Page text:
Federal Conservative Party leader, and official Leader of the Opposition, Andrew Scheer (right side of platform), was in Courtenay Thursday evening, for a public town hall, co-hosted by the Comox Valley Conservative Associations of Courtenay-Alberni, and North Island-Powell River. Courtenay-Alberni Conservative candidate Byron Horner (left) moderated the event, which was held at the Native Sons Hall. Photo by Terry Farrell

Q&A with Conservative Party of Canada leader Andrew Scheer

Official Opposition Leader addresses the pipeline issue, reliance on fossil fuels, opioid crisis

Conservative Party of Canada leader Andrew Scheer was in Courtenay Thursday night, for a public town hall, sponsored by the two Comox Valley Conservative Associations.

Scheer granted Black Press a one-on-one Q&A afterwards, to address issues pertinent to British Columbians.

Q – What is your stance on the Trans Mountain Pipeline? Is this project still salvageable, and if not, what are the alternatives?

A-The Conservative Party supports pipelines in general, specifically because we know that the sector employs hundreds of thousands of Canadians. It supports the energy sector, it supports the manufacturing sector, the construction sector, so lots and lots of Canadian families in every province have jobs thanks to our energy sector. Having the ability to get it to markets, and getting oil and gas off of rails makes it safer. So pipelines are something that we support.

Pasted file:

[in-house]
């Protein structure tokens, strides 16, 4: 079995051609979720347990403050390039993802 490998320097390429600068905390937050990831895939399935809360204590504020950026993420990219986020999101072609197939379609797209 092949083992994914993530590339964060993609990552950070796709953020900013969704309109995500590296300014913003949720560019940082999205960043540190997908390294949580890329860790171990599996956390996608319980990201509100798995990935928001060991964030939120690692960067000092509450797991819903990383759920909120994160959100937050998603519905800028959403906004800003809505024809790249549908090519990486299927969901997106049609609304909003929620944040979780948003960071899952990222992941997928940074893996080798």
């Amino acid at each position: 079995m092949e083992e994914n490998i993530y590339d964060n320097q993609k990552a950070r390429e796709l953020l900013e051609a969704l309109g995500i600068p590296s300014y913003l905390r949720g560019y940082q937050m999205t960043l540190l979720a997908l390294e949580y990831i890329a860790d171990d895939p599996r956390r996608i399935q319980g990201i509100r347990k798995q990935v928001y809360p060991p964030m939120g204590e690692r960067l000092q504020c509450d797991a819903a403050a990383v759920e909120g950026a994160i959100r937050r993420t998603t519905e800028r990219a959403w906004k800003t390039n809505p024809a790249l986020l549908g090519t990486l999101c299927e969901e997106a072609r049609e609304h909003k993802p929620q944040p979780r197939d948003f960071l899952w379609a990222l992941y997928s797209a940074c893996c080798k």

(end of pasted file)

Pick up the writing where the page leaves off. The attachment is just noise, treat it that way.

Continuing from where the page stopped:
It’s not a question of whether it gets built; it’s how it gets built, and how much it costs taxpayers. Before Justin Trudeau was prime minister, pipelines got built by private sector companies, by investors in the free markets making decisions, with a regulatory process that worked … and when there were legitimate concerns raised, we addressed those concerns and ultimately the pipelines could get built. We now have a government that has added new regulatory burdens, has brought in a ban on new pipelines under Bill C69, and has chased away investor confidence.

We now have a situation where an American company is taking Canadian tax dollars to invest in pipelines in the United States, and that’s not a great position to be in. The Conservative government would bring back certainty to the approvals process and promote our sector so that private investment ultimately gets these projects built.